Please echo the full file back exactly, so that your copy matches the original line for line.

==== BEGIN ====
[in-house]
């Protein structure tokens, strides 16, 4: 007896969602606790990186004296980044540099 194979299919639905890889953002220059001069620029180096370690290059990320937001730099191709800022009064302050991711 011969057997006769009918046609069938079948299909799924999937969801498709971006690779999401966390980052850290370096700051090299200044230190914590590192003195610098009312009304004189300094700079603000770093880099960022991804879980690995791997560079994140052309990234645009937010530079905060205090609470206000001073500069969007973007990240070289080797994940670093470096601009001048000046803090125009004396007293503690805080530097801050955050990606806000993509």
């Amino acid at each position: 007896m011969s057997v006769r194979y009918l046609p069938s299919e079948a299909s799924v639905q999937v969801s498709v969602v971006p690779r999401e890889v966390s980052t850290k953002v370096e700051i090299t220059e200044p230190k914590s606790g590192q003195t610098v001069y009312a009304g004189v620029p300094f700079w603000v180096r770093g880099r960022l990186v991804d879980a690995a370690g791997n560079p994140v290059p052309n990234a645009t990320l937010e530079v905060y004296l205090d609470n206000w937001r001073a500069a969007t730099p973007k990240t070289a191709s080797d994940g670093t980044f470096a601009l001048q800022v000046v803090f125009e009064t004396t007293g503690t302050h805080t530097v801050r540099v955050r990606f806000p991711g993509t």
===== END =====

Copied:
[in-house]
């Protein structure tokens, strides 16, 4: 007896969602606790990186004296980044540099 194979299919639905890889953002220059001069620029180096370690290059990320937001730099191709800022009064302050991711 011969057997006769009918046609069938079948299909799924999937969801498709971006690779999401966390980052850290370096700051090299200044230190914590590192003195610098009312009304004189300094700079603000770093880099960022991804879980690995791997560079994140052309990234645009937010530079905060205090609470206000001073500069969007973007990240070289080797994940670093470096601009001048000046803090125009004396007293503690805080530097801050955050990606806000993509």
């Amino acid at each position: 007896m011969s057997v006769r194979y009918l046609p069938s299919e079948a299909s799924v639905q999937v969801s498709v969602v971006p690779r999401e890889v966390s980052t850290k953002v370096e700051i090299t220059e200044p230190k914590s606790g590192q003195t610098v001069y009312a009304g004189v620029p300094f700079w603000v180096r770093g880099r960022l990186v991804d879980a690995a370690g791997n560079p994140v290059p052309n990234a645009t990320l937010e530079v905060y004296l205090d609470n206000w937001r001073a500069a969007t730099p973007k990240t070289a191709s080797d994940g670093t980044f470096a601009l001048q800022v000046v803090f125009e009064t004396t007293g503690t302050h805080t530097v801050r540099v955050r990606f806000p991711g993509t």